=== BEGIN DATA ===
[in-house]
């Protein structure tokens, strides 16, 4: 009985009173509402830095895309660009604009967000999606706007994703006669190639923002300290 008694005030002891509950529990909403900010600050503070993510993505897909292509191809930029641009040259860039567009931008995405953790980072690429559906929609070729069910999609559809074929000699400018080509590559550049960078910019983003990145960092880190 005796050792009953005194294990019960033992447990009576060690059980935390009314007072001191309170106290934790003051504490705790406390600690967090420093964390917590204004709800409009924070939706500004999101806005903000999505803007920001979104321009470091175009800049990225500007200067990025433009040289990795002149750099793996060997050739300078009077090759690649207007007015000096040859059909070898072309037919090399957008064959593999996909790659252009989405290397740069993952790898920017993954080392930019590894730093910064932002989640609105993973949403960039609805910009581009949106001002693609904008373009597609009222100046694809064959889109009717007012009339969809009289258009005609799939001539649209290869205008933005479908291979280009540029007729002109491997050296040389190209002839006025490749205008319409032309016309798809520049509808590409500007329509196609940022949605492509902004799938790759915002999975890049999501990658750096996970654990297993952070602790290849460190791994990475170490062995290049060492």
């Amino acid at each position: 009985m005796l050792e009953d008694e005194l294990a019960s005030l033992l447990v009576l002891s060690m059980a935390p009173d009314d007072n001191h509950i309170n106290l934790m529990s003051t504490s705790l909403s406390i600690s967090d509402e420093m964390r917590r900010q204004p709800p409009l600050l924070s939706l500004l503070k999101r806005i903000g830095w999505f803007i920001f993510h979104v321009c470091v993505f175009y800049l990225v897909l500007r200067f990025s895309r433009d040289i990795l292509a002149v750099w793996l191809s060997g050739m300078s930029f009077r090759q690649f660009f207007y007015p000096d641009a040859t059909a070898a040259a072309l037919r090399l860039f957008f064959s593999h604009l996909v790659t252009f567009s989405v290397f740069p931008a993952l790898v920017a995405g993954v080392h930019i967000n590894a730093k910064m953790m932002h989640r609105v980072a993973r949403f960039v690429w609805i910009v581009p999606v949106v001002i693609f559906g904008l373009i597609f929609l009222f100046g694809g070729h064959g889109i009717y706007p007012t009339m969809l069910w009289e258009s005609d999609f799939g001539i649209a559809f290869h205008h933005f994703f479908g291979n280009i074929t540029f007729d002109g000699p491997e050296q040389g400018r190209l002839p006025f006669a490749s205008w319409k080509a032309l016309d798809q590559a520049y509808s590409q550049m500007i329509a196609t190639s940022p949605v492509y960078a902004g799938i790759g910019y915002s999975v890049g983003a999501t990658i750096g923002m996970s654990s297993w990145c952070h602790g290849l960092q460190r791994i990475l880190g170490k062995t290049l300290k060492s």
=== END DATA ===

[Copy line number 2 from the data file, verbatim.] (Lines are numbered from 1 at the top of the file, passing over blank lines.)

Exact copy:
């Protein structure tokens, strides 16, 4: 009985009173509402830095895309660009604009967000999606706007994703006669190639923002300290 008694005030002891509950529990909403900010600050503070993510993505897909292509191809930029641009040259860039567009931008995405953790980072690429559906929609070729069910999609559809074929000699400018080509590559550049960078910019983003990145960092880190 005796050792009953005194294990019960033992447990009576060690059980935390009314007072001191309170106290934790003051504490705790406390600690967090420093964390917590204004709800409009924070939706500004999101806005903000999505803007920001979104321009470091175009800049990225500007200067990025433009040289990795002149750099793996060997050739300078009077090759690649207007007015000096040859059909070898072309037919090399957008064959593999996909790659252009989405290397740069993952790898920017993954080392930019590894730093910064932002989640609105993973949403960039609805910009581009949106001002693609904008373009597609009222100046694809064959889109009717007012009339969809009289258009005609799939001539649209290869205008933005479908291979280009540029007729002109491997050296040389190209002839006025490749205008319409032309016309798809520049509808590409500007329509196609940022949605492509902004799938790759915002999975890049999501990658750096996970654990297993952070602790290849460190791994990475170490062995290049060492």